Liability after sale of business

Does new ownership have to provide identical compensation to employees?
By Leah Schatz
|Canadian HR Reporter|Last Updated: 06/27/2019

Question: If a company sells a part of its business to another company (employees and all), does the new company have to provide the same compensation, benefits and pensions, or can it change any of these without risking liability?

Answer: This is something that the parties should consider at the front end of a transaction. Purchasers and vendors alike must turn their minds to labour and employment law issues when conducting a business purchase and sale.

A major consideration is whether the transaction takes the form of an asset purchase or a share transfer. Where the transaction is the latter, the corporation and employer remain the same, even if the corporation has new owners.

In the case of the sale of a business as a going concern, the employment with the former employer ends but is usually continued with the new employer. Each transaction brings about different consequences that each party will want to turn its mind to.

Another critical question is whether the vendor’s business has been certified by a trade union and whether the purchaser will be a “successor” under labour legislation. Where a vendor’s business is unionized, the purchaser of that business may well inherit the certification order, any collective bargaining agreements, labour relations board orders and proceedings, and any other obligations the vendor had under the applicable labour legislation.

In the context of a share transfer, any unilateral changes to the level of compensation, benefits or pension entitlement can open the employer up to potential liability in constructive dismissal, which arises when an employer unilaterally makes a change to a fundamental term of employment without obtaining consent from the employee. The same risk can arise if the employer wants to unilaterally and fundamentally change the nature of an employee’s duties from those set out in the contract.

It is also critical to bear in mind that most jurisdictions provide protection for employees in the context of a business sale.

Employment standards legislation in most jurisdictions provides for continuity of employment, for the purposes of minimum statutory benefits and entitlements under the legislation, where an employer sells all or part of a business and the purchaser employs the employees of the seller-employer.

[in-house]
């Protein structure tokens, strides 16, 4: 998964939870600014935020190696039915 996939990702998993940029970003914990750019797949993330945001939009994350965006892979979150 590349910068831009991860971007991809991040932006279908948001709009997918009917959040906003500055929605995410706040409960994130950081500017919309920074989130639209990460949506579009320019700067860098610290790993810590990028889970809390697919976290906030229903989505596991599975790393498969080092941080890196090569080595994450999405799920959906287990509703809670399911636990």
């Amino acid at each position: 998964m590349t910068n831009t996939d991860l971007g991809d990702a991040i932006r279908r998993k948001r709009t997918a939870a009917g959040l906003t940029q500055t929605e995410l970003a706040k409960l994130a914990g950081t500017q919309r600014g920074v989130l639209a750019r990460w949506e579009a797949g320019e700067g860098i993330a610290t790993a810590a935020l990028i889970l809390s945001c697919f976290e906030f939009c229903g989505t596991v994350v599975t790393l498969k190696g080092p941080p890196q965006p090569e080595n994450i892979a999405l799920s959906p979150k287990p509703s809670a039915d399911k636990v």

These provisions aim to ensure that all of the benefits contingent on an employee’s length of service (such as vacation and parental leave entitlements as well as entitlements to notice of termination or pay in lieu of notice and severance pay) are carried over to the employee’s new employment with the purchaser of the business.

However, it is possible to mitigate any unintended consequences flowing from the purchase of a business by clearly setting out the obligations in the contract and obtaining legal advice.

Some questions that a purchaser will want to consider are:

• Is it an asset sale or a share sale? If it is an asset sale, is the intention for the purchaser to operate the business as a going concern?

• Is the workforce unionized?

• Will the vendor sever employment and will the purchaser hire the employees under new employment contracts? If so, will terms and conditions of employment change or stay the same?

• Conversely, will employment be continuous from the vendor to the purchaser? Who will be liable for pre-existing severance obligations to long-term employees? How will this affect the purchase price?

• If there is a union, how will this affect the purchaser’s other operations? Is there a risk of unionization spreading to non-unionized operations?

• How much statutory notice is owing to individual employees? If there is a union, what do the severance and technological change provisions of the collective agreement say?

• If there is no union, how much common law or contractual notice is owing to the employees? Are there written employment agreements in place?

In all instances, each party to the transaction will want to obtain legal advice.

The particular facts and circumstances of each transaction will need to be considered and explored well in advance of the transaction to ensure all labour and employment issues have been covered off in a manner that is agreeable to both parties.


Leah Schatz is a partner at MLT Aikins in Saskatoon. She can be reached at (306) 975-7144 or lschatz@mltaikins.com.

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